Tuesday, May 7, 2013

Review: The S-Word

Purchase The S-Word here.


Lizzie wasn’t the first student at Verity High School to kill herself this year. But the difference is, she didn’t go quietly.
First it was SLUT scribbled all over the school’s lockers. But one week after Lizzie Hart takes her own life, SUICIDE SLUT replaces it—in Lizzie’s own looping scrawl. Photocopies of her diary show up in the hands of her classmates. And her best friend, Angie, is enraged.

Angie had stopped talking to Lizzie on prom night, when she caught Lizzie in bed with her boyfriend. Too heartbroken to let Lizzie explain the hookup or to intervene when Lizzie gets branded Queen of the Sluts and is cruelly bullied by her classmates, Angie left her best friend to the mercy of the school, with tragic results.

But with this new slur, Angie’s guilt transforms into anger that someone is still targeting Lizzie even after her death. Using clues from Lizzie’s diary and aided by the magnetic, mysterious Jesse, Angie begins relentlessly investigating who, exactly, made Lizzie feel life was no longer worth living. And while she might claim she simply wants to punish Lizzie’s tormentors, her anguish over abandoning and then losing her best friend drives Angie deeper into the dark, twisted side of Verity High—and she might not be able to pull herself back out.

Debut author Chelsea Pitcher daringly depicts the harsh reality of modern high schools, where one bad decision can ruin a reputation, and one cruel word can ruin a life. Angie’s quest for the truth behind Lizzie’s suicide is addictive and thrilling, and her razor-sharp wit and fierce sleuthing skills makes her impossible not to root for—even when it becomes clear that both avenging Lizzie and avoiding self-destruction might not be possible.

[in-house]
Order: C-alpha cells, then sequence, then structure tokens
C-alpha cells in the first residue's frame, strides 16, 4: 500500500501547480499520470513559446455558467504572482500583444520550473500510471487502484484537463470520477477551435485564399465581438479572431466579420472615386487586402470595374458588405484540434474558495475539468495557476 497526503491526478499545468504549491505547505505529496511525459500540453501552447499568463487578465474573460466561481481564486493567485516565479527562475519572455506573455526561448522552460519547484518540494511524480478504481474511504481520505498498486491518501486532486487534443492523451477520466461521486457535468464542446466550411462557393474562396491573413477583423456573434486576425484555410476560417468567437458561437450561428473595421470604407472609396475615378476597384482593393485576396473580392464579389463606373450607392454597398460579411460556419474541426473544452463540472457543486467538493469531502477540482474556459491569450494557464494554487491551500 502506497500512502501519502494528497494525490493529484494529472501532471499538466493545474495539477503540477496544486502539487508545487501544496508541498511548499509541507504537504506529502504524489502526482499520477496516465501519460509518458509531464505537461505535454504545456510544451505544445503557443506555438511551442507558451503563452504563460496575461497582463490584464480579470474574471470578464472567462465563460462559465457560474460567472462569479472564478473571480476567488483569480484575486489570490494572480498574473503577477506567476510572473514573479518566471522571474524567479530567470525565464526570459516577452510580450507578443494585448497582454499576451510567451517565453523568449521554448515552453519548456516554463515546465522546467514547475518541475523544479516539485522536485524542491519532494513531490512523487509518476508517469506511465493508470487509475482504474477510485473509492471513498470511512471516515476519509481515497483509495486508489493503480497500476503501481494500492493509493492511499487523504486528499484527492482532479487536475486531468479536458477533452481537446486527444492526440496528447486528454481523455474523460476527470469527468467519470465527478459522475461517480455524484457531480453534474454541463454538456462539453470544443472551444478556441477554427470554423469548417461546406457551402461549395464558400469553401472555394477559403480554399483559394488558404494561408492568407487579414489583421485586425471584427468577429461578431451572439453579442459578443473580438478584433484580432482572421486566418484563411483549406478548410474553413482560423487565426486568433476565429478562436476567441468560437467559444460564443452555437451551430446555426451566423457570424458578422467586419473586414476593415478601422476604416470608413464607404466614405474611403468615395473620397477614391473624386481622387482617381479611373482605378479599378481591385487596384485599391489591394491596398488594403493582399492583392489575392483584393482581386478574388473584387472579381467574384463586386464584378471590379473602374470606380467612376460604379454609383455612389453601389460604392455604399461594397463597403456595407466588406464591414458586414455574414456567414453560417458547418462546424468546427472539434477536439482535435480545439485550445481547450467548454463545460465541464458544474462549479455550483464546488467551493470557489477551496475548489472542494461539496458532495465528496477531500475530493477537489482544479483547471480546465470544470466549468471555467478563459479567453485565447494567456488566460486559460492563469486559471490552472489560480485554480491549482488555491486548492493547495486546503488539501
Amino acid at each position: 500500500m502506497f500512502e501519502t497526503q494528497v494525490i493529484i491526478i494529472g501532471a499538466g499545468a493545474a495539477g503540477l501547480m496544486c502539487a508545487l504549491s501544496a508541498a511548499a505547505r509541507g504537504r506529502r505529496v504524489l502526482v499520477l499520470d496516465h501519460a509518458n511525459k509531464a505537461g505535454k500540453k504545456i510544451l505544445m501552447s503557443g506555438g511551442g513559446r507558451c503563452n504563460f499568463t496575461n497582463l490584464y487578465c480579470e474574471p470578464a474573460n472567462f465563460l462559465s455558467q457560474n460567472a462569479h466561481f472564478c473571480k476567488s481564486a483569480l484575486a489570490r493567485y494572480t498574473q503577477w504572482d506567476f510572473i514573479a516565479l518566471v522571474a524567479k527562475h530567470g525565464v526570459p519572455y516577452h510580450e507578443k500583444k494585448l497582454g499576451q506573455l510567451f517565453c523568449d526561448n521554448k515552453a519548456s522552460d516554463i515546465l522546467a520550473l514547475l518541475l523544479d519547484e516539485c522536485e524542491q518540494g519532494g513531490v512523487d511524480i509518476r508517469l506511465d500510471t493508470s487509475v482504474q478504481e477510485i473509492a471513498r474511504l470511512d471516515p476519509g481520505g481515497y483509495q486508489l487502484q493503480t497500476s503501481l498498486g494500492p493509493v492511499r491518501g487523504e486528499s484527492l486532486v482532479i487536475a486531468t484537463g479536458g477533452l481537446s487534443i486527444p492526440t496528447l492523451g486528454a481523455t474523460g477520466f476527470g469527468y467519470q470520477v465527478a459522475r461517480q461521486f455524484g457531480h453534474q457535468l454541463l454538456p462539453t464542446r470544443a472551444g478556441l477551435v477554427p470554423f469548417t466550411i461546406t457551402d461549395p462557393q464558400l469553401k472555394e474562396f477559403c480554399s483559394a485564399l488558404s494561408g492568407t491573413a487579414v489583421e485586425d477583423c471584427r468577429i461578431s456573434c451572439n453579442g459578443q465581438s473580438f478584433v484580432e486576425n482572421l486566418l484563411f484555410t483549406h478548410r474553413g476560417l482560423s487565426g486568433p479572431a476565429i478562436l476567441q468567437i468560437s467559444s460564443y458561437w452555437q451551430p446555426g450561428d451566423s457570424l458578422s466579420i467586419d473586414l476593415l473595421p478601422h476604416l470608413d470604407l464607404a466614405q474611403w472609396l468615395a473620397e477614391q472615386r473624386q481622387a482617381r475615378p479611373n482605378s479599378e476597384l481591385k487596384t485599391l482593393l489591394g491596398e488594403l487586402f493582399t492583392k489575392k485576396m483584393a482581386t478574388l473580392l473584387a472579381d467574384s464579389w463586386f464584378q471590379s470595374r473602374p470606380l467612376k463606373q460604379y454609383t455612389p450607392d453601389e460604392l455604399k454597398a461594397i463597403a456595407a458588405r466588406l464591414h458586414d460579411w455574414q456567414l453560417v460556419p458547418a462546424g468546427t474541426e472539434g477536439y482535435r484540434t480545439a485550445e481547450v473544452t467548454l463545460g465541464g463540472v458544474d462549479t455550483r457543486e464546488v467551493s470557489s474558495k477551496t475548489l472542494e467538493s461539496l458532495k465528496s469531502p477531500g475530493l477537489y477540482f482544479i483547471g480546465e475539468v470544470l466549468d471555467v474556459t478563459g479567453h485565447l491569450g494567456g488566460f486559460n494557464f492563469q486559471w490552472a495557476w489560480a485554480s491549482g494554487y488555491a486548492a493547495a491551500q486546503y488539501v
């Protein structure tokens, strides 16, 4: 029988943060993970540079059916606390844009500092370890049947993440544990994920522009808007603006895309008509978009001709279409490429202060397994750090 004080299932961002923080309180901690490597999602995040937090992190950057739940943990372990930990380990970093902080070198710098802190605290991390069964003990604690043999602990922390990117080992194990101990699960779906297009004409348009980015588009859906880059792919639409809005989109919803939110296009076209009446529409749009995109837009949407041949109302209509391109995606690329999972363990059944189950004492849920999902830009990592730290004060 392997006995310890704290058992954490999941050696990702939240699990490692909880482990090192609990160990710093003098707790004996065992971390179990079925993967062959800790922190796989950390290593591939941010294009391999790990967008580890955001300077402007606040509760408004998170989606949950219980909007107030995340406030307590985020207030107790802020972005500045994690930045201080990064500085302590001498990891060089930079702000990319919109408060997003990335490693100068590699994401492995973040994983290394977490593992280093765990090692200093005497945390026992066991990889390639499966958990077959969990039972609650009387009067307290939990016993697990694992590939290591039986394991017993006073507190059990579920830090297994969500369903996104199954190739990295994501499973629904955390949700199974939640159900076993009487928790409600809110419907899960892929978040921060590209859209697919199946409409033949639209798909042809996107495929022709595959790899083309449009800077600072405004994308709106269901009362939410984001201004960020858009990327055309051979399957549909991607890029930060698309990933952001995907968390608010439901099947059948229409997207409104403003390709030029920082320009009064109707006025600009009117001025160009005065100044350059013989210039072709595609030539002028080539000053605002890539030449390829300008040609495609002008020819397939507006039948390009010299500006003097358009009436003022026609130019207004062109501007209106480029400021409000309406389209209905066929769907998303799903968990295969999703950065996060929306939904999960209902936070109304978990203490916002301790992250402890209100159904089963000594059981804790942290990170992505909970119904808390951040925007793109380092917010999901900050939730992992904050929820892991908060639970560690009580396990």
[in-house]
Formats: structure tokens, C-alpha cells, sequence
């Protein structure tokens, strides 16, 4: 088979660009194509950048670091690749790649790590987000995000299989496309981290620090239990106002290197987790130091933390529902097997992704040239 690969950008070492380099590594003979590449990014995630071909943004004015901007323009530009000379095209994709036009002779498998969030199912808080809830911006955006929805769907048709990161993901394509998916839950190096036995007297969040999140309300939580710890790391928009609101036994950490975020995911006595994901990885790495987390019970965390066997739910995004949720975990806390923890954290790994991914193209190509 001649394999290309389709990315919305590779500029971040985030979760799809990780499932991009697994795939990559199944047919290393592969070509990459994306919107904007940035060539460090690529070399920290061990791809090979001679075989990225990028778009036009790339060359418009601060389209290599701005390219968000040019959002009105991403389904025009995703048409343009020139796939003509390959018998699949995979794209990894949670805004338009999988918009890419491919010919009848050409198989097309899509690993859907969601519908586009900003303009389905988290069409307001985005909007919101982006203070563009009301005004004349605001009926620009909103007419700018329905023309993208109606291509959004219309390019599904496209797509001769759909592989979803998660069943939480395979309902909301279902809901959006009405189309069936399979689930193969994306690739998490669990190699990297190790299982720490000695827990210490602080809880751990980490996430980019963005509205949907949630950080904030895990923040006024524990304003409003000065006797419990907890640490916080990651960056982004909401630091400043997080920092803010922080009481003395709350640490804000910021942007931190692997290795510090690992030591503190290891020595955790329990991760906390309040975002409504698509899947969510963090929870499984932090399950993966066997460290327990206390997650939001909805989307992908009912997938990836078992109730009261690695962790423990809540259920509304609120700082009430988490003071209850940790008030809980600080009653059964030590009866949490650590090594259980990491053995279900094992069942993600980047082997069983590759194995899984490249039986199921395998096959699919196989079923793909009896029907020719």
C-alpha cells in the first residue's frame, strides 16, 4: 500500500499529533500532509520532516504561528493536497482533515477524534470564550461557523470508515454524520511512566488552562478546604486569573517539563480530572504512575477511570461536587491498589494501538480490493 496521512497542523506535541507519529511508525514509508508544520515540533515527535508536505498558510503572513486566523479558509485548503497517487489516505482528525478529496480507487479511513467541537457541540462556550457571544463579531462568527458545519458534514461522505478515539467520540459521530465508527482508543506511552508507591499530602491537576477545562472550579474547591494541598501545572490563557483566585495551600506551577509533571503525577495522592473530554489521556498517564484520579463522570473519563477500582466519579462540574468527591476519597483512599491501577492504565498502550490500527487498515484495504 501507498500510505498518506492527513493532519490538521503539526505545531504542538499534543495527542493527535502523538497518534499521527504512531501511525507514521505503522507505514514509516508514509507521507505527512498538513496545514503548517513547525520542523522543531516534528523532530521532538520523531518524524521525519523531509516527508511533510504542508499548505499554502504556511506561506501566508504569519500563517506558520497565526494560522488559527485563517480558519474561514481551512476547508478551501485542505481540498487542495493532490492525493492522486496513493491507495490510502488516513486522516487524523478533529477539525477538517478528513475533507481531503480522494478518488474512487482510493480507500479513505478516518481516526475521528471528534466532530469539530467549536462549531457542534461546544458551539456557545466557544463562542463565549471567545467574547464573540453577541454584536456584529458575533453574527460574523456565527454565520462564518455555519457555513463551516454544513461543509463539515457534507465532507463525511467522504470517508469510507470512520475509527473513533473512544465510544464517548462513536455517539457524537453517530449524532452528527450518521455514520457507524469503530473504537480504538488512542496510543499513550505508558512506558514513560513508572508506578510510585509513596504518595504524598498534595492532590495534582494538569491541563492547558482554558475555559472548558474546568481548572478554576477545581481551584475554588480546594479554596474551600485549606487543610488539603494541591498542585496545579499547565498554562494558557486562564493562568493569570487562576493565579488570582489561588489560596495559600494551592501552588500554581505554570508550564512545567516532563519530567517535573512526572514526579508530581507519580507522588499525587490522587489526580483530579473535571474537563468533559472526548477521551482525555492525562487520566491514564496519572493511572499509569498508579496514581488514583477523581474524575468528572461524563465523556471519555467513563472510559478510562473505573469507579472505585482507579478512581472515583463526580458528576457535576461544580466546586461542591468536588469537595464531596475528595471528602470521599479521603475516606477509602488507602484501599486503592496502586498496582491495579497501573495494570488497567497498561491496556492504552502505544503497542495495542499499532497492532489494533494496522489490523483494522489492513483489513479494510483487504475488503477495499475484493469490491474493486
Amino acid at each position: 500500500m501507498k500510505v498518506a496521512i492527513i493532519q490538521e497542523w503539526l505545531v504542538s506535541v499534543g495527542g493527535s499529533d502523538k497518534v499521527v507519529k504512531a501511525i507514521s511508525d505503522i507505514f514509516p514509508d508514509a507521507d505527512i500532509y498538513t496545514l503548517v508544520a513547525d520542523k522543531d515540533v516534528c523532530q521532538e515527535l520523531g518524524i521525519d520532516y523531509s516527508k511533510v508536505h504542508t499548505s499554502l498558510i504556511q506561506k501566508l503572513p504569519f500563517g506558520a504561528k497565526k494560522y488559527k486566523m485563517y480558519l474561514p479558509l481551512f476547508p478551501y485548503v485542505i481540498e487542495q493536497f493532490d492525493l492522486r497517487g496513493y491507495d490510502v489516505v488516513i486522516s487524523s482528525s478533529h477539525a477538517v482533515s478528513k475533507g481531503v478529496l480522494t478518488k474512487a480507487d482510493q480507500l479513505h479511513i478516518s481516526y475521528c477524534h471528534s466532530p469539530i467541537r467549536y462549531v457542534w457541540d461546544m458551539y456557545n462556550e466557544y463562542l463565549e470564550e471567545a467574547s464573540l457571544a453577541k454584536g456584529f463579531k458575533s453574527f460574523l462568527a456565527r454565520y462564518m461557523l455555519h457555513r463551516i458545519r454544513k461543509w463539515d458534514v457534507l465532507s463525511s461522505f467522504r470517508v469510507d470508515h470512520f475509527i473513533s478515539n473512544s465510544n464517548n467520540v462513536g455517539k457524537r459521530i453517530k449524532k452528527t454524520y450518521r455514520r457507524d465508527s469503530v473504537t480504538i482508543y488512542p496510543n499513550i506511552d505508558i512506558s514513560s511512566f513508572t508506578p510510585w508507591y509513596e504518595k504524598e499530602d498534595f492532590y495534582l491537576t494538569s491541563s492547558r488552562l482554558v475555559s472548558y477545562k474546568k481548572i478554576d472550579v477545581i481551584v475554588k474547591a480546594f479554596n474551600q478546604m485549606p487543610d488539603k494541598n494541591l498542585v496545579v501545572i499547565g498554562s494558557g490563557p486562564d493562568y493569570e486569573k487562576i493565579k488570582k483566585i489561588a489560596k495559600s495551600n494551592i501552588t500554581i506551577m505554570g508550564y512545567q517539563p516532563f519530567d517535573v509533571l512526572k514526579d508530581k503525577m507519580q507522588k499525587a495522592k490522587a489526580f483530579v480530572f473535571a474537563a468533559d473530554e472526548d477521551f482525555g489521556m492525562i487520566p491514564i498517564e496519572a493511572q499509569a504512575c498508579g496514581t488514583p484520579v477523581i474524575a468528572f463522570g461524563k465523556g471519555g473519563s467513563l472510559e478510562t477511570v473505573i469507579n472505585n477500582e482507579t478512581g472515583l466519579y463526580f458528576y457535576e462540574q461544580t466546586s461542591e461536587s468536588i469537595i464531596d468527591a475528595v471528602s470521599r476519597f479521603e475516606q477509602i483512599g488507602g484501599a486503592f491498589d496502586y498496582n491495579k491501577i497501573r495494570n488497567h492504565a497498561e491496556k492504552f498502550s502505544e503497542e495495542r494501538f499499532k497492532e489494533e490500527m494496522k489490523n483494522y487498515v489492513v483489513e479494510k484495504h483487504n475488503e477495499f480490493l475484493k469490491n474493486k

Continuing on with my love of a bit of drama (fueled by binge-watching Gossip Girl and 90210 when I'm sick and pretending it's because I'm delirious), the S-Word follows Angie as she tries to make sense of her best friend's suicide and the betrayal that occurred before it.  I don't know what I expected from this novel by the description, but what I got was definitely different.  The book is dark and twisted, voiced by a surprisingly unreliable narrator and with an all-too-recognizable cast of characters.

To be completely honest, sections of this book are kind of trope-tastic.  Ooooh, it's the bleach-blonde cheerleader and the pervy computer nerd.  However, some other characters can be surprising in their depth.  In addition, this book could be triggering to some.  Feel free to shoot me an e-mail if you're concerned; I'm just trying to keep my review spoiler-free.

All in all, an interesting debut novel.  It wasn't my favourite, but it's interesting, surprising, and a quick read.

Until next time, happy reading!

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